Many clients ask me if they can tackle house training without a crate. Crates can be a fantastic tool for housetraining your dog, but in some cases, they aren’t the best fit. While we always recommend using a crate for housetraining when you can, you can certainly house train a dog without a crate. It’s just a bit more difficult at times!
You would use the same elements for housetraining that we cover in our Dog Savvy Course, just without the crate!
Before we dive into house training without a crate, we should debunk some of the hate against them. If you’re interested in house training without a crate simply because you think crating a dog is cruel, you should learn a bit more about why crates can actually be great for dogs!
When used properly, you only put your dog in their crate to keep them safe while you aren’t home, or to prevent housebreaking accidents when you cannot supervise your dog.
When you don’t use it as a punishment or just toss your dog in the crate all day, the dog usually sees the crate as a safe space to take a nap. In fact, crate training revolves around your dog viewing the crate as their personal den and not wanting to soil their sleeping space.
When to Avoid Crates
Even the most seasoned trainer will run across some issues with crating dogs to housetrain them. Some dogs can certainly develop claustrophobia and react poorly to enclosed spaces like a crate. It’s important to make sure your dog’s reaction to the crate is a result of the crate itself and not you accidentally reinforcing the behavior.
The direct help of an expert can be the best way to determine this, such as through the use of our Ask the Trainer program.
Another potential reason you might not use a crate while house training is if your dog potties in the crate. Sure, you might need to double-check the size of your crate to make sure that it’s not too large, but if your crate is properly sized and your dog is having accidents the crate isn’t doing anything for you!
What to do Without a Crate
You might not be using a crate, but you still need a way to prevent accidents when you can’t supervise your dog. If you can’t use a crate, you should explore the next best option. You’ll need a small space that your dog won’t want to potty inside. A playpen or a small gated room works well.
The premise should be that your dog doesn’t want to potty where they sleep, so if the area is small enough it should keep them from having an accident. When you can’t directly supervise your dog, you place them in this space to keep them from having accidents and delaying their housetraining.
When All Else Fails
If your dog potties in that confined space, you’ll need to resort to keeping them under your supervision – direct or indirect – essentially at all times. You can either keep them physically tethered to you or block them from leaving your view using gates or playpens.
In most cases, dogs don’t want to potty right in front of you, so if you keep them from being able to sneak off you can prevent accidents.
Preventing accidents is 100% of your housetraining battle. Unfortunately, not all dogs abide by the rule of not peeing or pooing in front of you.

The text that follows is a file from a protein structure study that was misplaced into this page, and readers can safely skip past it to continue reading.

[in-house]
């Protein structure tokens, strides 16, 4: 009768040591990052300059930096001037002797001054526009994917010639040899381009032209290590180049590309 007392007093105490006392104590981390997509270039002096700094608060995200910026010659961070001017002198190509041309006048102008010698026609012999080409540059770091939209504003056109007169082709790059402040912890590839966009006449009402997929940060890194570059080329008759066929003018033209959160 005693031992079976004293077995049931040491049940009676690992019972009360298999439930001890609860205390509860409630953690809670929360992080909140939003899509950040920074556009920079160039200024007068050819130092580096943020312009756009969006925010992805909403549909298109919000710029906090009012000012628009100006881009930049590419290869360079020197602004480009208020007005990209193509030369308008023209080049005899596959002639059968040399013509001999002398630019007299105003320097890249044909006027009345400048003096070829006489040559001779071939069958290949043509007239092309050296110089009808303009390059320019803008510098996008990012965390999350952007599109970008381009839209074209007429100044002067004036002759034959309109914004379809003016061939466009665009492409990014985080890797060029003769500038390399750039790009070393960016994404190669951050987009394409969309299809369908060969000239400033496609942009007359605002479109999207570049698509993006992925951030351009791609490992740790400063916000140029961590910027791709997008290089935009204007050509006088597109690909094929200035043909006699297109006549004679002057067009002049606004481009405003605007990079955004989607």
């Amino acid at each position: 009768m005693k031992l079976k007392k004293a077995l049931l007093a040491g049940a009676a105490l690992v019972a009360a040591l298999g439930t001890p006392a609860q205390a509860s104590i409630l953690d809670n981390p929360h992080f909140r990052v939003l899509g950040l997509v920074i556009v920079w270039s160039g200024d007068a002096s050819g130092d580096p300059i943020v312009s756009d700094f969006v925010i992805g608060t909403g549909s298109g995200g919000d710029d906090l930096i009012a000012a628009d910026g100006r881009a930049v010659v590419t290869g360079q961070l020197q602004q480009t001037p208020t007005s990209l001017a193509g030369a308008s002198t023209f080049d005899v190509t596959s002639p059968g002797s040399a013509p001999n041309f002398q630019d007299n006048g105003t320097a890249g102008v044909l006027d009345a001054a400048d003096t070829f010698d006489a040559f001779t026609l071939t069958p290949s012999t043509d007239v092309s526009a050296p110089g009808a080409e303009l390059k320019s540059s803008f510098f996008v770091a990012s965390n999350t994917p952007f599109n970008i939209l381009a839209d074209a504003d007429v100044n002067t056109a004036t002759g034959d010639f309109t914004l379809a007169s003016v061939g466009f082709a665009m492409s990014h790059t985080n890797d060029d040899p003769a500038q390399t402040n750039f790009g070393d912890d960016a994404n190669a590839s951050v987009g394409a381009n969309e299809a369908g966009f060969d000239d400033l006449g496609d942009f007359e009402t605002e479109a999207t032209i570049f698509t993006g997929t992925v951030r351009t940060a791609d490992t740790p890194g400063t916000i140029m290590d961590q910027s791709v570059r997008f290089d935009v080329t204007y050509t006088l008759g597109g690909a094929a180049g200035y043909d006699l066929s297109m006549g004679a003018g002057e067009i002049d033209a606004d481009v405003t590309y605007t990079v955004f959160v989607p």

If you have a dog that potties in front of you, and you can’t crate them, you’ll need guided help with your housetraining. It won’t be easy, and you need direct help from our trainers to determine the best solution for your dog. You will need to use our Ask the Trainer membership to get advice from our Head Trainer, and then work back and forth to adjust that plan based on how your dog responds.
Why Fully Housetraining Your Dog is Important
Some pet owners with difficult housetraining cases simply let it slide. They assume the dog will eventually become housebroken. They clean up the accidents and hope for the best by taking their dog out frequently. But if your dog has accidents in the house, they will continue having accidents in the house – for good.
Sure, the accidents might become less frequent. But that’s only because your dog doesn’t need to potty as frequently as they get older. You’ll find a dried-up poo in your dining room on the rug and have no clue when it’s from. The whole house has a slight urine odor no matter what you do. No rug is safe.
When your dog has accidents, they will keep having accidents. That’s why proper housetraining has to happen. Your dog doesn’t just housebreak him or herself with time. Stopping the accidents entirely is the only way to house train your dog.
The House Training Rules
Just as a refresher and these are covered in full detail in our Dog Savvy course, here are the general house training rules:
- No Accidents, Ever: You must prevent all accidents to fully housetrain your dog. You can’t simply claim victory when your dog hasn’t peed on the floor in a week. You need a full month without accidents before you can start relaxing your restrictions.
- Restriction is the Only Way: You cannot prevent accidents if you don’t restrict your dog in any way. Your restriction can be that your dog is in a crate or a small area where you are relatively certain they won’t have an accident or gated/tethered where they can’t leave your site.
- Supervise, or Else: If your dog is unrestricted – i.e. not in a crate or small space to keep them from having an accident, and not physically kept within your view, you must directly supervise them. Essentially, unless you’re actively interacting with your dog, they shouldn’t have free reign if you want to have clean rugs. No ifs, ands, or buts!